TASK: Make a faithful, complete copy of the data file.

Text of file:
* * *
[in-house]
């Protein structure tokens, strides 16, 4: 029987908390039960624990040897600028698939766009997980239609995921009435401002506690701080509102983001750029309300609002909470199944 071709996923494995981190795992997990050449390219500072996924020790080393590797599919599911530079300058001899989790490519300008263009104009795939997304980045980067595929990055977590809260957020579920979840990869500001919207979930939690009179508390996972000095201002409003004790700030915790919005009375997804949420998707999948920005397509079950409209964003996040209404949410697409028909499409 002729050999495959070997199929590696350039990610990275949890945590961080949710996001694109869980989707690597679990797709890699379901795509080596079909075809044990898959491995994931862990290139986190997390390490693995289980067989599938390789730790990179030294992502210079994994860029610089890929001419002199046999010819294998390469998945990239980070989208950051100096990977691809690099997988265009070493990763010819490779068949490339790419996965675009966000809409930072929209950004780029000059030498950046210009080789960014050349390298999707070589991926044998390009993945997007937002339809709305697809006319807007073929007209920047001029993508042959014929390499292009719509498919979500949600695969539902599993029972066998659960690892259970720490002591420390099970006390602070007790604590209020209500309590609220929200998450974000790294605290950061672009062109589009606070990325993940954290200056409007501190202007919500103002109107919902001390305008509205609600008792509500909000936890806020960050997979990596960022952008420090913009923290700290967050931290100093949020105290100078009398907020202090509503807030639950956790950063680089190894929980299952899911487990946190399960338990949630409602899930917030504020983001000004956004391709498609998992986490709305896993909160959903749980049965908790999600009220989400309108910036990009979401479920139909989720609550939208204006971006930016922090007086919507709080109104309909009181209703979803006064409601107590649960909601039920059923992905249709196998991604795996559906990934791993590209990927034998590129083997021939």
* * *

[in-house]
């Protein structure tokens, strides 16, 4: 029987908390039960624990040897600028698939766009997980239609995921009435401002506690701080509102983001750029309300609002909470199944 071709996923494995981190795992997990050449390219500072996924020790080393590797599919599911530079300058001899989790490519300008263009104009795939997304980045980067595929990055977590809260957020579920979840990869500001919207979930939690009179508390996972000095201002409003004790700030915790919005009375997804949420998707999948920005397509079950409209964003996040209404949410697409028909499409 002729050999495959070997199929590696350039990610990275949890945590961080949710996001694109869980989707690597679990797709890699379901795509080596079909075809044990898959491995994931862990290139986190997390390490693995289980067989599938390789730790990179030294992502210079994994860029610089890929001419002199046999010819294998390469998945990239980070989208950051100096990977691809690099997988265009070493990763010819490779068949490339790419996965675009966000809409930072929209950004780029000059030498950046210009080789960014050349390298999707070589991926044998390009993945997007937002339809709305697809006319807007073929007209920047001029993508042959014929390499292009719509498919979500949600695969539902599993029972066998659960690892259970720490002591420390099970006390602070007790604590209020209500309590609220929200998450974000790294605290950061672009062109589009606070990325993940954290200056409007501190202007919500103002109107919902001390305008509205609600008792509500909000936890806020960050997979990596960022952008420090913009923290700290967050931290100093949020105290100078009398907020202090509503807030639950956790950063680089190894929980299952899911487990946190399960338990949630409602899930917030504020983001000004956004391709498609998992986490709305896993909160959903749980049965908790999600009220989400309108910036990009979401479920139909989720609550939208204006971006930016922090007086919507709080109104309909009181209703979803006064409601107590649960909601039920059923992905249709196998991604795996559906990934791993590209990927034998590129083997021939």